The political chatter this morning is all about the new proposal on greenhouse gases that President Obama will unveil on Monday. The impetus is a story by Coral Davenport, of the New York Times, who writes that the Environmental Protection Agency will call upon states to reduce carbon output from power plants by 20 percent.
By itself, the number doesn’t tell as much. Carbon output in the U.S. has fallen substantially in the last few years, thanks to a variety of factors including the recession, cheap natural gas, and new regulations. A 20 percent reduction from the 2013 level would mean a lot more than a 20 percent reduction from the 2005 level, when emissions were higher. But Davenport’s story suggests that the administration has in mind a significant cut in emissions, something that many environmental protection advocates have said they expect.
Davenport's article also says that many states are likely to react to Obama's proposal by using cap-and-trade systems—that is, schemes in which government establishes some kind of overall ceiling on emissions, then allows companies or states to buy and sell the right to pollute at different levels. Obama wouldn't force states to react this way. As the most recent version of Davenport's article makes clear, it would merely give states that option.
This is not surprising. Informed observers, including advocates on both sides of this debate, have long expected the Administration to give states flexibility over exactly how to reduce emissions. Earlier this week, Dan Utech, one of Obama's top advisers on climate issues, told the Wall Street Journal that the EPA proposal is “going to enable states to move forward in a way that works best for them with the energy resources they have.” A well-reported (and widely circulated) May 21 story by Juliet Eiplerin and Steven Mufson of the Washington Post said that Obama's proposal would "spur regional carbon-trading programs on the East and West coasts."
Even so, the return of "cap-and-trade" to the Washington lexicon is sure to set off alarm bells on the right. As Jonathan Chait of New York magazine has pointed out, Obama's effort to regulate power plant emissions hits all the conservative hot-buttons:
Obama’s new regulations can fill that vacuum once occupied by health care. As right-wing hate fodder, it may even exceed it. No specifics have yet leaked, but the general shape of the plan is widely known: Obama will announce new national guidelines limiting emissions for existing power plants, which account for 40 percent of all carbon-dioxide emissions. The plan both fulfills a generational goal of liberal social policy and stokes conservative fears of an unaccountable executive. It’s Obamacare and Benghazi rolled into one.
The fact that Obama’s proposal could lead states to create or join cap-and-trade schemes will only intensify this sentiment, since Obama tried and failed to create a national system via legislation. The bill he supported got through the House in 2009, thanks to then-Speaker Nancy Pelosi and her lieutenants. It never got to Obama because it couldn’t get the 60 votes necessary to overcome a filibuster in the Senate. Conservatives are sure say make the same argument they’ve been making about his tweaks to Obamacare and possible changes to immigration policy—that he is using regulatory authority to enact laws he can’t get through Congress.
Of course, this is another case in which the right's anger will be at odds with policy positions mainstream conservatives once professed to hold. Cap-and-trade is a market-based alternative to a more straightforward carbon tax, which is the solution that many liberals would prefer. It was actually part of John McCain’s 2008 presidential campaign and Mitt Romney, as governor of Massachusetts, played a key role in setting up the market now operating in the Northeast. If states have the flexibility most experts expect, the conservative anger will be doubly ironic, because this is precisely the way that most conservatives think federalism should work—by giving states freedom to solve problems in ways that best suit their resources and preferences.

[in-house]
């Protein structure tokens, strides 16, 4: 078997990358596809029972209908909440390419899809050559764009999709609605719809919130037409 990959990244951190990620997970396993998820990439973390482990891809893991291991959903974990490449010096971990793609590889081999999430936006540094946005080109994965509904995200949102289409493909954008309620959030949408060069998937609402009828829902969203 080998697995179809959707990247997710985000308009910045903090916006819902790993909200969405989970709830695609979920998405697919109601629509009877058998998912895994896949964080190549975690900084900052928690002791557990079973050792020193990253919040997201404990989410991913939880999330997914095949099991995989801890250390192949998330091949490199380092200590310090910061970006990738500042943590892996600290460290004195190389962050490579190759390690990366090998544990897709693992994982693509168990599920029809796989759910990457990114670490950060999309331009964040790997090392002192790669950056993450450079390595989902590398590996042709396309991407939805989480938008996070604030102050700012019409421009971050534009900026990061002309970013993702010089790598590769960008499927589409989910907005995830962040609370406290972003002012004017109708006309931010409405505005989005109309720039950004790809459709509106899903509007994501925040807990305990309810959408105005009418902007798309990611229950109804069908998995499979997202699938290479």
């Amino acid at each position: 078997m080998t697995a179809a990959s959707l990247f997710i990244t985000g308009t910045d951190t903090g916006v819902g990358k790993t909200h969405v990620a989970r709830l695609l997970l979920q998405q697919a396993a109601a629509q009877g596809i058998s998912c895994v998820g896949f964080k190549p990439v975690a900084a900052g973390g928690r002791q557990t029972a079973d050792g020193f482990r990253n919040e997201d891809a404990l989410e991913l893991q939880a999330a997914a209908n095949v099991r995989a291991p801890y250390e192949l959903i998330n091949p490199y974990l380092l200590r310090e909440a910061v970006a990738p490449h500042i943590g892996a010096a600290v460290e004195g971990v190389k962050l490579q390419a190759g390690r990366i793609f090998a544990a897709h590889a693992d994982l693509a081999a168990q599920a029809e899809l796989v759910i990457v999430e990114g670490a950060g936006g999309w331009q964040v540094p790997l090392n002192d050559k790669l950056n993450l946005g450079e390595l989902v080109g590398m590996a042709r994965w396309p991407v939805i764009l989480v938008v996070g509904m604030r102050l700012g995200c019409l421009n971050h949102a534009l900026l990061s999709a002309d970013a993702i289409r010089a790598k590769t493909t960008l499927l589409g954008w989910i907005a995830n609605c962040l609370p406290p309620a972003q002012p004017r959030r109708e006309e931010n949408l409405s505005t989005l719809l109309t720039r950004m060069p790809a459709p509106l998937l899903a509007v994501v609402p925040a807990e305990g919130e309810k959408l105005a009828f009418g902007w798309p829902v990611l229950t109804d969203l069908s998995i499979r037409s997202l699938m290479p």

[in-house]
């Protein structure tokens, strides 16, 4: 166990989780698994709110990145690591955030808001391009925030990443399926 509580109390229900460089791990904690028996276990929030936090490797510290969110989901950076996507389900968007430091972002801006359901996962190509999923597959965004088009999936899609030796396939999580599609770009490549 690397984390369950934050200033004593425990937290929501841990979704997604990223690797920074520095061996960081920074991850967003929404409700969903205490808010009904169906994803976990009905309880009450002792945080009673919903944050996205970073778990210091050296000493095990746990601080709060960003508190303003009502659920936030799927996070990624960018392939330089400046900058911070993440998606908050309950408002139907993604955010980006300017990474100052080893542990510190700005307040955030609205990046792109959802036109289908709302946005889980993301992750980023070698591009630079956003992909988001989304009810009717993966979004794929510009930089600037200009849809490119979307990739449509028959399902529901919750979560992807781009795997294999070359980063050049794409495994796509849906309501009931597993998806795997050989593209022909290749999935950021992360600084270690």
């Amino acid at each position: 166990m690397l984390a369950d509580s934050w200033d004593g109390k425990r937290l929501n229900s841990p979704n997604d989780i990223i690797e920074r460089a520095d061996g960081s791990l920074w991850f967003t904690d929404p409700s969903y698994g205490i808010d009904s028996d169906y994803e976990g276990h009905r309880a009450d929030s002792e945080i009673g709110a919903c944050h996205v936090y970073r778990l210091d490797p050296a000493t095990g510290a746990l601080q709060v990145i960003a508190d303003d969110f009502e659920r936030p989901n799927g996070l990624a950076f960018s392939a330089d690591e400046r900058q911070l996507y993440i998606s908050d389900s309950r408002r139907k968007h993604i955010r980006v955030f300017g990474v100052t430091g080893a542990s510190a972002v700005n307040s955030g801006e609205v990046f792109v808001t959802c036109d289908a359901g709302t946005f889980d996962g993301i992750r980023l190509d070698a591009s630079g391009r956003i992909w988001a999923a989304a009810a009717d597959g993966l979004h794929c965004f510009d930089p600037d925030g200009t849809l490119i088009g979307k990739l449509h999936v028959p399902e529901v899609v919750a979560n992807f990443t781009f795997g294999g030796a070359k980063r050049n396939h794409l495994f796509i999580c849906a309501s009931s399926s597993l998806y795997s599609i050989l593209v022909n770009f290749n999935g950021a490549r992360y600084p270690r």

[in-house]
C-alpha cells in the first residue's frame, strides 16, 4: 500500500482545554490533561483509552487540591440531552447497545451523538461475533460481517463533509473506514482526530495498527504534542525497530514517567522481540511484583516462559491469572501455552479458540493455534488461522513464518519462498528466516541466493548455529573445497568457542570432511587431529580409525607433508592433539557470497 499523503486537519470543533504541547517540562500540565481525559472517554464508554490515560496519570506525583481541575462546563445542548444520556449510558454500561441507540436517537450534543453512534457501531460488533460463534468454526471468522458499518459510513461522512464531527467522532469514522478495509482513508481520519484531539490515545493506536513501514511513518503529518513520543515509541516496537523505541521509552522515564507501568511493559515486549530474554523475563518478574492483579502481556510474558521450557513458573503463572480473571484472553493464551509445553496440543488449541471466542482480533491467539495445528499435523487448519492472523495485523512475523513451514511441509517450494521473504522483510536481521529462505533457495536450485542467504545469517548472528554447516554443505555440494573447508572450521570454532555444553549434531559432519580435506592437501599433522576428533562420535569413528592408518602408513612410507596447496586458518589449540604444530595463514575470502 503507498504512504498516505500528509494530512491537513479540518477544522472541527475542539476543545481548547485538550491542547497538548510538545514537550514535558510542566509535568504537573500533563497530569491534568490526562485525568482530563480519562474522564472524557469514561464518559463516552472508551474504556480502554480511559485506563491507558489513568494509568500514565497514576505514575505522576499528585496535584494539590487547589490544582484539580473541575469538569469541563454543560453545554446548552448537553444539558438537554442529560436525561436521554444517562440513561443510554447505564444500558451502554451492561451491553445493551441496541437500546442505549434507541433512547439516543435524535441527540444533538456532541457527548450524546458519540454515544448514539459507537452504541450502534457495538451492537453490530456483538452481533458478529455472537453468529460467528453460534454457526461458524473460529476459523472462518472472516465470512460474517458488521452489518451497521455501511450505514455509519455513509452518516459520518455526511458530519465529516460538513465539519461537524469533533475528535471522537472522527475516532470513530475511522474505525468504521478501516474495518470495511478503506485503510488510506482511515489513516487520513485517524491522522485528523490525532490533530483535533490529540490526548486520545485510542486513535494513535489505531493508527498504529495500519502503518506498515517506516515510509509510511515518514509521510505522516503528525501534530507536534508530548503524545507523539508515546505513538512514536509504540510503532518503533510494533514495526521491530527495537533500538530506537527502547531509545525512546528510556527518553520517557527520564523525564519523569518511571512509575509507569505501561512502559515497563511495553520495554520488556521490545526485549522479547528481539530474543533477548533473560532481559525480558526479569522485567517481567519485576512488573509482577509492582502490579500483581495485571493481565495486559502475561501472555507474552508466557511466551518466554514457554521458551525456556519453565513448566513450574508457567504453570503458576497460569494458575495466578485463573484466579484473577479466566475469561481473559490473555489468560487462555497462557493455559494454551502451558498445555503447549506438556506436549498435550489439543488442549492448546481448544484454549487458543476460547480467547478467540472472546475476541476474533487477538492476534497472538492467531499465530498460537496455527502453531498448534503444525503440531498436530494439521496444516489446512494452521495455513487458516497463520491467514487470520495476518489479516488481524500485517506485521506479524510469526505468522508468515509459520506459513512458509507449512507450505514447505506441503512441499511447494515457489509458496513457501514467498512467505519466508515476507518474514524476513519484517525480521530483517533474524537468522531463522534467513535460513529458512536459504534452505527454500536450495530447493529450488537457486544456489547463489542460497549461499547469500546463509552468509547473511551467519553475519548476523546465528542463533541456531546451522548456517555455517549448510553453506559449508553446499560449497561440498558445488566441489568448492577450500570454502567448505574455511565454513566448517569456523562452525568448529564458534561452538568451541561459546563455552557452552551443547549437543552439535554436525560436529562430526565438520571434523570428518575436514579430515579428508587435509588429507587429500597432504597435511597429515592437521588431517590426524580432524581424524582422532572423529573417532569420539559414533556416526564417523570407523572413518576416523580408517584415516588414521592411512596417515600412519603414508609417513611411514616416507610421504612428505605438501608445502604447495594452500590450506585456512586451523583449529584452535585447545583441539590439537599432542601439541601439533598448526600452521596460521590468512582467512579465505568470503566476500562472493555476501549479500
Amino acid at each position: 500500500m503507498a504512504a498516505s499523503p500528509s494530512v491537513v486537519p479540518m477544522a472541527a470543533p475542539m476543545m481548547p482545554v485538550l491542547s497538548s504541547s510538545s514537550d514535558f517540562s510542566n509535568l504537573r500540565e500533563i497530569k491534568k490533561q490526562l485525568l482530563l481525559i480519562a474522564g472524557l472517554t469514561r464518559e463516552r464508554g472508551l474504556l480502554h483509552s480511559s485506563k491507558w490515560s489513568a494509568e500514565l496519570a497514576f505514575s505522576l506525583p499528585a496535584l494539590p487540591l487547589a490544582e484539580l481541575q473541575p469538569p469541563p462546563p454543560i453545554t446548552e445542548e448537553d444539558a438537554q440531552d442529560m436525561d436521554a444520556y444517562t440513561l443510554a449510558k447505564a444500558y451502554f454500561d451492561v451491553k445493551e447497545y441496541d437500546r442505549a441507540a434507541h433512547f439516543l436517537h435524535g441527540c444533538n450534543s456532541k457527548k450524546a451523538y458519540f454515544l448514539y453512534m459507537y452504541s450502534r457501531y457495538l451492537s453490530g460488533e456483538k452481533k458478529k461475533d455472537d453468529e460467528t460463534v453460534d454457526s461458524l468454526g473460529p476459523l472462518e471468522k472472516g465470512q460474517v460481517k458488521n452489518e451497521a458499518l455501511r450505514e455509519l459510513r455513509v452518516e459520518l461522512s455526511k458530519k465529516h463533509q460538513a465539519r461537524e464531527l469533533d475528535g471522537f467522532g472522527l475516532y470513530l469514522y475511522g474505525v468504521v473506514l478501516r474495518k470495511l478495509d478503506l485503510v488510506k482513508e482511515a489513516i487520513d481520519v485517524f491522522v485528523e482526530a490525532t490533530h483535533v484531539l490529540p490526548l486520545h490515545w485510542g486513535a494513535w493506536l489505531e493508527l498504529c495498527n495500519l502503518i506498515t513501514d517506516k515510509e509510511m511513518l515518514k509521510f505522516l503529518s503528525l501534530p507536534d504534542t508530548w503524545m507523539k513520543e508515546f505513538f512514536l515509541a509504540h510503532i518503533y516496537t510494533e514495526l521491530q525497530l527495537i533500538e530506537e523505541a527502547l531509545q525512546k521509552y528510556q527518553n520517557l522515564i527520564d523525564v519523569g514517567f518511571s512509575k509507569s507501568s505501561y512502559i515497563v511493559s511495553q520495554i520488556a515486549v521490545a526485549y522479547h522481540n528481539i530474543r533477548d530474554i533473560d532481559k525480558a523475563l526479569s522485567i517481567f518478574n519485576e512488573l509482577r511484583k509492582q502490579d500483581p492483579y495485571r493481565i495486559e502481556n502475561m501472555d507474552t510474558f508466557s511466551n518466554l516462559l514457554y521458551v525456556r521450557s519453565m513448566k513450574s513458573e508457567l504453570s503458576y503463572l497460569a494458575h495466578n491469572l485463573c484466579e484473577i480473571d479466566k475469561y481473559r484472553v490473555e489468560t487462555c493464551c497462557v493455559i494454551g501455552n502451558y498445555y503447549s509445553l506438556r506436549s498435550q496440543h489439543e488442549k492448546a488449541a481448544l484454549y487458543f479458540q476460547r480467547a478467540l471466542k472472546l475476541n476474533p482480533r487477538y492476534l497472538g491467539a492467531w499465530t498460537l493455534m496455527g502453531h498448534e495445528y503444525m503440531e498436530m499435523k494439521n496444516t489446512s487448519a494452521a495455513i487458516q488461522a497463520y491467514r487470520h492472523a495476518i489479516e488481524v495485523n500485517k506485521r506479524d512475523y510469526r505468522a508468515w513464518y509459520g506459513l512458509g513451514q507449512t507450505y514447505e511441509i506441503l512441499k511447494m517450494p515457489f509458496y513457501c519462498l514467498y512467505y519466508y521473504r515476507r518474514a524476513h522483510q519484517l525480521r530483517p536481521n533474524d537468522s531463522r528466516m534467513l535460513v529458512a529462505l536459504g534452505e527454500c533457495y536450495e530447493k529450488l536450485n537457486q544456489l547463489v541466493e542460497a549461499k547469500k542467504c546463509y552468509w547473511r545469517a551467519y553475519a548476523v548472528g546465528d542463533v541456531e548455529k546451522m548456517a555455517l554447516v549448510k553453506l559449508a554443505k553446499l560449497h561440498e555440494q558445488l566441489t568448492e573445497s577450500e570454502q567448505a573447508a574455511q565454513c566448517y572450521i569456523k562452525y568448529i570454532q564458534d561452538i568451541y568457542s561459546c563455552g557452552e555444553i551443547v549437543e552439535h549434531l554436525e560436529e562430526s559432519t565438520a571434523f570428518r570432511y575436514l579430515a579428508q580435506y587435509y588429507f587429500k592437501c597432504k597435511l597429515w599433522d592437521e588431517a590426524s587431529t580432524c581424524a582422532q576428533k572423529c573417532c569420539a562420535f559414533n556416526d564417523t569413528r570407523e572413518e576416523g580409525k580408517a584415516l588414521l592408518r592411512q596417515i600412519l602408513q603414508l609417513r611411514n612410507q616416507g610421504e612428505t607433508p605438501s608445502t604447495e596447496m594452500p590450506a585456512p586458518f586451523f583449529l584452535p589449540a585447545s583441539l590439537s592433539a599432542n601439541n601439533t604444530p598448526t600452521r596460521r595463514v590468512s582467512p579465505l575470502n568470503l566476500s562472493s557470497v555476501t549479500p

One x-factor here is how power companies and business interests more generally react over the coming weeks and months. Davenport’s story quotes several utility company representatives who say that, all else equal, they would prefer a cap-and-trade system to other forms of regulation. One reason: A cap-and-trade system would effectively allow states and utilities to offset carbon emissions from coal plants by increasing reliance on lower emission power sources and renewables—or by encouraging consumers and businesses to use less electricity. “By trading on carbon credits, we’ll be able to achieve significantly more cuts at a lower cost,” Anthony J. Alexander, president and chief executive of FirstEnergy, told Davenport. “The broader the options, the better off we’re going to be.”
Such opinion is far from universal, however. Other utilities lobbyists argue that it really doesn’t matter what form these new regulations take. They say that aggressively reducing carbon emissions, as the Administration has pledged to do one way or another, will inevitably impose costs that outweigh the benefits. Large business lobbying groups, such as the U.S. Chamber of Commerce, are making similar arguments. The Obama approach is sure to raise legal challenges, as well—specifically, over the limits of EPA authority and the extent to which new carbon reduction targets lead states or utilities to take action "beyond the fenceline" of the power plants themselves.
Note: This item has been updated, and the correct date of McCain's cap-and-trade endorsement has been added.